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Colonoscopy Gets “A” Rating for Prevention


Colon cancer is the third leading cause of cancer death in the United States. It is estimated that 134,000 individuals will be diagnosed with colon cancer in 2016 and about 49,000 will lose their lives to the disease. Although anyone at any age can develop colon cancer, it is most commonly diagnosed among adults between the ages of 65 to 74 years of age.

There are several screening methods for colon cancer, but the gold standard of colon screening is the colonoscopy. A colonoscopy allows your doctor to view the entire length of your colon to evaluate the health of your digestive tract. Using a long, flexible tube called a colonoscope, your doctor will insert the tube into your rectum. A camera attached to the tube will help your doctor see any abnormalities

This single test offers three distinct benefits: detection, treatment and prevention.

  • Detection--Instead of taking an image of your colon, your doctor is visualizing and examining the lining of your colon with a scope to find abnormalities.
  • Treatment—If abnormalities like lesions or polyps are discovered, they can be removed and/or sent to a pathology laboratory for evaluation.
  • Prevention—With regular colonoscopies, precancerous polyps do not have the opportunity to develop into cancerous growths because they are removed before they become a health concern.

This third benefit—prevention—makes colonoscopies distinct among other screenings. Periodically, the U.S. Preventative Services Task Force (USPSTF) reviews the effectiveness of health screenings that are offered to Americans. The USPSTF also reviews the evidence on effectiveness of screening with colonoscopy, flexible sigmoidoscopy, computed tomography colonography, fecal occult blood test, immunochemical test, and several other tests in:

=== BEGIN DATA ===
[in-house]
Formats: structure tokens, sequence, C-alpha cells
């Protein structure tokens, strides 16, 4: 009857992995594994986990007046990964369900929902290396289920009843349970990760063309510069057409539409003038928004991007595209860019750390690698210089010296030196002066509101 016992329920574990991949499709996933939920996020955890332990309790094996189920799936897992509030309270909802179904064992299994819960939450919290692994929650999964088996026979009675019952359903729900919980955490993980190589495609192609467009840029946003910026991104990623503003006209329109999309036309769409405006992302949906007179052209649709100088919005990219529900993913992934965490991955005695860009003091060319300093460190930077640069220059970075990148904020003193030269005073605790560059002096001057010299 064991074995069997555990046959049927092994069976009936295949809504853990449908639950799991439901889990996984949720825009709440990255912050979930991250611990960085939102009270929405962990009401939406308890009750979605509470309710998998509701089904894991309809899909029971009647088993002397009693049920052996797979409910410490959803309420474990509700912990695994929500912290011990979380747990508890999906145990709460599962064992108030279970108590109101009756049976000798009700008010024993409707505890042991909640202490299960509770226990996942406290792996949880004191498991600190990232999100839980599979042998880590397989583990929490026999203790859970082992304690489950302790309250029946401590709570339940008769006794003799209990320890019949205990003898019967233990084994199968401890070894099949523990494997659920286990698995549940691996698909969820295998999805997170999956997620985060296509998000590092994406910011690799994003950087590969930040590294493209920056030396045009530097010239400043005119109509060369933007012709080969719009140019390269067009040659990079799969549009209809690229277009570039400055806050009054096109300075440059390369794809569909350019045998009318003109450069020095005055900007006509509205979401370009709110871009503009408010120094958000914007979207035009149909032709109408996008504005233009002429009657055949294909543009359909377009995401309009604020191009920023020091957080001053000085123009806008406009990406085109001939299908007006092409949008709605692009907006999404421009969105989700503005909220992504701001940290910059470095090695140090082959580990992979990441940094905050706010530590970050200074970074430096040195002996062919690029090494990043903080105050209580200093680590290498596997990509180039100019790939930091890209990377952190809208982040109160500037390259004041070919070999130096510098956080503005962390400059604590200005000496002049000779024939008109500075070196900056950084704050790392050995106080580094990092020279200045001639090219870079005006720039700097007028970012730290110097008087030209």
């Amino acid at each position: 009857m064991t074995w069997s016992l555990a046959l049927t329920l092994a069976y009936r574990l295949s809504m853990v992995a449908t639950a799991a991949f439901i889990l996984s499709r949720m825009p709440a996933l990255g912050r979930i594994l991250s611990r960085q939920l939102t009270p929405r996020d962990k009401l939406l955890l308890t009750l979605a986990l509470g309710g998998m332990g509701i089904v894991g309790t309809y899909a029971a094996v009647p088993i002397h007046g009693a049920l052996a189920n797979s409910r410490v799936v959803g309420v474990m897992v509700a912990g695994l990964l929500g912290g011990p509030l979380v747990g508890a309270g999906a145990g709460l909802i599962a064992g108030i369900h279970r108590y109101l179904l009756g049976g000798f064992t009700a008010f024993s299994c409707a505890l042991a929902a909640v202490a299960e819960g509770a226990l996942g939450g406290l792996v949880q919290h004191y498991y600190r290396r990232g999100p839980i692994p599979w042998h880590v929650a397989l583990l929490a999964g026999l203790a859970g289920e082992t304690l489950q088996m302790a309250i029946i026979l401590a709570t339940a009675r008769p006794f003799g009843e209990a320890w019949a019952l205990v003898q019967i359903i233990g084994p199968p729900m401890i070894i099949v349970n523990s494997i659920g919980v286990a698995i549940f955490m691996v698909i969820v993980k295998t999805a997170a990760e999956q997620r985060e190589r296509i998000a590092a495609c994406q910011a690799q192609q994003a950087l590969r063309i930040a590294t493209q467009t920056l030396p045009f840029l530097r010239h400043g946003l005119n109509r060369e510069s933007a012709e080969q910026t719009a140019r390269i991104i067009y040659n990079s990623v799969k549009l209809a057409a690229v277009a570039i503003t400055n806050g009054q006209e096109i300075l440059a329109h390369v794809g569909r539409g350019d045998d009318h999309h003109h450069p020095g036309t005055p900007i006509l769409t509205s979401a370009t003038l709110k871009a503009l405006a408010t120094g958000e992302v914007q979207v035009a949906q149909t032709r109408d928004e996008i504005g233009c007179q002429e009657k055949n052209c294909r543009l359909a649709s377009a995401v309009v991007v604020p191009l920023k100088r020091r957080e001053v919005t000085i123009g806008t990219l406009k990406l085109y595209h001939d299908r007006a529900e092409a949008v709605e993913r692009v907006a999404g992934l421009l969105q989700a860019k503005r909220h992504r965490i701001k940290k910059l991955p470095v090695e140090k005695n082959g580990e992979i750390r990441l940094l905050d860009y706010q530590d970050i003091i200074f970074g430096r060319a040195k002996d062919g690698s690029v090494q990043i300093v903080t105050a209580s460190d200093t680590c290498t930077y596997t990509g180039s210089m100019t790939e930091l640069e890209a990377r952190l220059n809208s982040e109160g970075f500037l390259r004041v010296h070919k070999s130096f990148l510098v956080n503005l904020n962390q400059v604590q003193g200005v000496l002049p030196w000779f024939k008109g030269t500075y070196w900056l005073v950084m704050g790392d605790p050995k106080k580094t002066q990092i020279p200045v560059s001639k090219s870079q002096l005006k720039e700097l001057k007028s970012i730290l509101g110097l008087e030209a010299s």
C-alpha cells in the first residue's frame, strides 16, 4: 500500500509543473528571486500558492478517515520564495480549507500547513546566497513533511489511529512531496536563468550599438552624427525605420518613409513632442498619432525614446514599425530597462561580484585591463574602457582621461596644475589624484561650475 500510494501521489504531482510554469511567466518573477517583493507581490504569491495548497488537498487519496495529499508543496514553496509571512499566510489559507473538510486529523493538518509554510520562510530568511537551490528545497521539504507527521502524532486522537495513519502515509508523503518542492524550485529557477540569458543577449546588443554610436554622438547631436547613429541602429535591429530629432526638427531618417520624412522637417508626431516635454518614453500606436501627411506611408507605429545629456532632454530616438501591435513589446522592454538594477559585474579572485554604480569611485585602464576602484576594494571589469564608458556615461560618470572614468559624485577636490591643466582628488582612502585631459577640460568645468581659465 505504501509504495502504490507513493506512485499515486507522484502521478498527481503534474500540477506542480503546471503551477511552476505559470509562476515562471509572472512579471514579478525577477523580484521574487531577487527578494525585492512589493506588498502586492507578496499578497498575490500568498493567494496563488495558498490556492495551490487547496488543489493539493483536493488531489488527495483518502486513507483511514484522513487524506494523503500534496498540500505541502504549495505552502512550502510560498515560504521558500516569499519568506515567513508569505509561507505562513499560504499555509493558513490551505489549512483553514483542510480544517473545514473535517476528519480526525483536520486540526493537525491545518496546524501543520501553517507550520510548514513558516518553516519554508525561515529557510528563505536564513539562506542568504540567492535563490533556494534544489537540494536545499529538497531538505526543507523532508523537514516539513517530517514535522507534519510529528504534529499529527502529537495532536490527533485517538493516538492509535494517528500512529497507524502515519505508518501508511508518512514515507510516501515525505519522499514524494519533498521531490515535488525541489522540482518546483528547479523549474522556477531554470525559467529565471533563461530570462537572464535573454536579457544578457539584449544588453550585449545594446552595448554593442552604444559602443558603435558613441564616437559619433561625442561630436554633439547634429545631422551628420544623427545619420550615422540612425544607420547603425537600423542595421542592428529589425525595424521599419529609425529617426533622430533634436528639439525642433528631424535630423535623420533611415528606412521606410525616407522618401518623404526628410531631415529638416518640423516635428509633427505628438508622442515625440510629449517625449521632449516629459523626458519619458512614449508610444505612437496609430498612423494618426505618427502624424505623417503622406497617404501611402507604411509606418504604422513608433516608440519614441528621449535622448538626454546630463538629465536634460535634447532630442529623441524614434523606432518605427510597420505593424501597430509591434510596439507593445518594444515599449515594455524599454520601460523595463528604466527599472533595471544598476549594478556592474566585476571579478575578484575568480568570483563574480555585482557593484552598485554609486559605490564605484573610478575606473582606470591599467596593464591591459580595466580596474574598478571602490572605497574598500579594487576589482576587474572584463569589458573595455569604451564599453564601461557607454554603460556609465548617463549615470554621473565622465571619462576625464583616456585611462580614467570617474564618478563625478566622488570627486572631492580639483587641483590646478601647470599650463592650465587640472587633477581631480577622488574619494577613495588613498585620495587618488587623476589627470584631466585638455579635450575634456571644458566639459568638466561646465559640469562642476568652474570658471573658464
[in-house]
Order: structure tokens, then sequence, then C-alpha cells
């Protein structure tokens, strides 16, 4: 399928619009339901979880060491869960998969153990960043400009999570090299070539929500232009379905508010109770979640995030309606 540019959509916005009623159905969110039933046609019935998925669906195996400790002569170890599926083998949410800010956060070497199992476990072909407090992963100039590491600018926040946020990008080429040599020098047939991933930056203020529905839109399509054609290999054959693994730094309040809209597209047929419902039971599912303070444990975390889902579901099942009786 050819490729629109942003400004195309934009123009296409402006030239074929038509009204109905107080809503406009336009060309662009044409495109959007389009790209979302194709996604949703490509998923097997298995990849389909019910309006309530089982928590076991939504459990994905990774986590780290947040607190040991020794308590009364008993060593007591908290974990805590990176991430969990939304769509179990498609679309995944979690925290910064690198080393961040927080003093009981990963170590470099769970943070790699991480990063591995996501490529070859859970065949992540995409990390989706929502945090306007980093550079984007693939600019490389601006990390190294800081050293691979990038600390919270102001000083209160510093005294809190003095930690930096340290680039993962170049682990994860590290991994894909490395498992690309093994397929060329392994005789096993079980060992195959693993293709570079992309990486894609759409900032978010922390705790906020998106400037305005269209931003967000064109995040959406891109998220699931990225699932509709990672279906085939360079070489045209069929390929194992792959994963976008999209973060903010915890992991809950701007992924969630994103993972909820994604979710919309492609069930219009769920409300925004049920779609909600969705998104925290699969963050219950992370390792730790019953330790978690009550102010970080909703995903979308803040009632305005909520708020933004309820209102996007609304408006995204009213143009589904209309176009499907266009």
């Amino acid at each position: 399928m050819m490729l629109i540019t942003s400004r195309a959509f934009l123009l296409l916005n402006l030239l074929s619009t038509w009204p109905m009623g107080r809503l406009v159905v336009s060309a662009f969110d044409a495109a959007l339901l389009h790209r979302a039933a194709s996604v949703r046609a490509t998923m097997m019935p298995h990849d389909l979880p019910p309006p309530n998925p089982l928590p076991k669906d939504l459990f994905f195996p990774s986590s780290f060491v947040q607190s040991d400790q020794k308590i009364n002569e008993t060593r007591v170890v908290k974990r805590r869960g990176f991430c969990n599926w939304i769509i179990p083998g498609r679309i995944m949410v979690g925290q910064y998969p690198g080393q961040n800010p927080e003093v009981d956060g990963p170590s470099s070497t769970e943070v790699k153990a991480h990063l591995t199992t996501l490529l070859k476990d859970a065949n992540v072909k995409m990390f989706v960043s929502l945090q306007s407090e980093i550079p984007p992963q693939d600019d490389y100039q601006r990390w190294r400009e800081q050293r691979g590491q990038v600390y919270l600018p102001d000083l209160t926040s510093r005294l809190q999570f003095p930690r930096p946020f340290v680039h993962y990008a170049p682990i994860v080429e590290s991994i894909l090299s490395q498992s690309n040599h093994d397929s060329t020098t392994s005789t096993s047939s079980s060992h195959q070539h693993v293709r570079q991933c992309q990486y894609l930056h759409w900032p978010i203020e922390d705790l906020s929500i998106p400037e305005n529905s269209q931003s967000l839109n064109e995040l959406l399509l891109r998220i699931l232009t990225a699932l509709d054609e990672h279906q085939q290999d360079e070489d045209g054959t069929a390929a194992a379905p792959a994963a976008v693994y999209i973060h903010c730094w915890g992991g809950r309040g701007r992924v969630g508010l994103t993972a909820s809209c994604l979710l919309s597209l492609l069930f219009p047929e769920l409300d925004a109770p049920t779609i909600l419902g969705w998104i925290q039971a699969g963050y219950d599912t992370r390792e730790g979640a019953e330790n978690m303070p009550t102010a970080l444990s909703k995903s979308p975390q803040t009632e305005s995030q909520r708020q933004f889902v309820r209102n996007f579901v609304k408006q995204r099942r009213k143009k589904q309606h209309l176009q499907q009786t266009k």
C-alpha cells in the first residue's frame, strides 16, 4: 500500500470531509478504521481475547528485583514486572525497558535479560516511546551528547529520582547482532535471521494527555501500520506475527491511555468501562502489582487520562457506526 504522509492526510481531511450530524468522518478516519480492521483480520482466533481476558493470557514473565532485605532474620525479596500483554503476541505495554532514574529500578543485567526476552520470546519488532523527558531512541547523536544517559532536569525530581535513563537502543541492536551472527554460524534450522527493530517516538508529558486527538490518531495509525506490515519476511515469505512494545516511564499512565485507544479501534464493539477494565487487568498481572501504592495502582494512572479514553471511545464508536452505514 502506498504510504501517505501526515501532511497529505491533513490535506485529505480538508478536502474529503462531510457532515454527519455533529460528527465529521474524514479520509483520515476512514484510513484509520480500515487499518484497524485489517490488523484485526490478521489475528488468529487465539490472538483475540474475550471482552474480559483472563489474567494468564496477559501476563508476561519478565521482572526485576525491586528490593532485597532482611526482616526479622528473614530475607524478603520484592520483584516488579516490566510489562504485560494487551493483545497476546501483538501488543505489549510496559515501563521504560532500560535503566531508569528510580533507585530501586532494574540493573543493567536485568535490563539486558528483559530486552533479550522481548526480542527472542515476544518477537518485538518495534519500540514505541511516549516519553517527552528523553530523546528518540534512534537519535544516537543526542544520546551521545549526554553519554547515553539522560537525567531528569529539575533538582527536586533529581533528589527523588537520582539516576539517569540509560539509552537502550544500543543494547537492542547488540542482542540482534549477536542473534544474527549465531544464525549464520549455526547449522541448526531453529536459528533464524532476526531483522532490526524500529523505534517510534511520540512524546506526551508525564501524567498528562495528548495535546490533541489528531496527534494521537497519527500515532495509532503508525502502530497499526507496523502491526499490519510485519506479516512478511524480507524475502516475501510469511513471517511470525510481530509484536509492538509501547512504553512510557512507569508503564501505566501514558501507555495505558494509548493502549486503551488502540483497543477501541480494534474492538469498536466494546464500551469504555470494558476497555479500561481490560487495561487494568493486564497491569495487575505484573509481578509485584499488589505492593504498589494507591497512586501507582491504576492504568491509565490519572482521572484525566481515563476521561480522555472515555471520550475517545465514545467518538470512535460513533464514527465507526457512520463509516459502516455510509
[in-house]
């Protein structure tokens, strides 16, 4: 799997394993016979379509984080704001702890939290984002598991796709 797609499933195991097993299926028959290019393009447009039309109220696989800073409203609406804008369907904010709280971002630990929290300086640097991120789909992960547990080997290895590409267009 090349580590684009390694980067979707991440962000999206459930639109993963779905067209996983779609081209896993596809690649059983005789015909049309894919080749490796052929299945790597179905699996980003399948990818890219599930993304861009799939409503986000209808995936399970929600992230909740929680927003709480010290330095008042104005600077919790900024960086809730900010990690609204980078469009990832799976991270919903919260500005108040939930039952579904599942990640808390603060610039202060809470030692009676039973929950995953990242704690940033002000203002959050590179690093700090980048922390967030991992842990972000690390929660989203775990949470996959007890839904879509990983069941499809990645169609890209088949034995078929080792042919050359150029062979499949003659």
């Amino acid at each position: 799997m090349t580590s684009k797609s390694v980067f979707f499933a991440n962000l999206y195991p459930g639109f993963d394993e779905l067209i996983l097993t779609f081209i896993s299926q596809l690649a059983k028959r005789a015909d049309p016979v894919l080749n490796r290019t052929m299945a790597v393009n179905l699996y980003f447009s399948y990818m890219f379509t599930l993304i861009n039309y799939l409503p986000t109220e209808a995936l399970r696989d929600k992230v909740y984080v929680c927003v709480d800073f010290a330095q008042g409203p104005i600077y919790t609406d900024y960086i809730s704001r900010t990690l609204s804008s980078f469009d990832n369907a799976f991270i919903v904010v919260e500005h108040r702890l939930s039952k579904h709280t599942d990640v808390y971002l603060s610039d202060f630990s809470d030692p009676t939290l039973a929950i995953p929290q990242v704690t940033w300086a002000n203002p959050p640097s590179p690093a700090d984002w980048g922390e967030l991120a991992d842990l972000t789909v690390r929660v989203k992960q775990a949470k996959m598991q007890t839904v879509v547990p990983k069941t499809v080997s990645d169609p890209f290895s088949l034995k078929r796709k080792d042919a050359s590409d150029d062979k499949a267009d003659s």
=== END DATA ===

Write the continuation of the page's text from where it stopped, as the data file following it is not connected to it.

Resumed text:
• reducing the incidence and mortality from colon cancer
  • the harms of the screening tests
  • how well the tests detect adenomatous polyps
  • how well the tests detect colon cancer

The USPSTF also commissioned a study to provide information on the optimal starting and stopping ages and screening intervals among the available screening methods. The recommended starting age for a colonoscopy is still 50 years of age, and the recommended stopping age remains at 75 years of age. The interval between tests remains unchanged at 10 years between exams, unless a doctor recommends a different interval.

Although there are many tests that detect the presence of an abnormality in the colon, a colonoscopy is the only test that offers the benefits of detection, treatment and prevention. Because it is the most thorough and comprehensive test, it is more invasive than a stool sample or CT image. The invasiveness of the colonoscopy is a significant deterrent to many patients, so the USPSTF concludes that “The best test is the test that gets done.” However, a colonoscopy has the ability to detect colon cancer in the early stages, and colon cancer is most easily treated when discovered early.

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posted on August 1, 2016 in news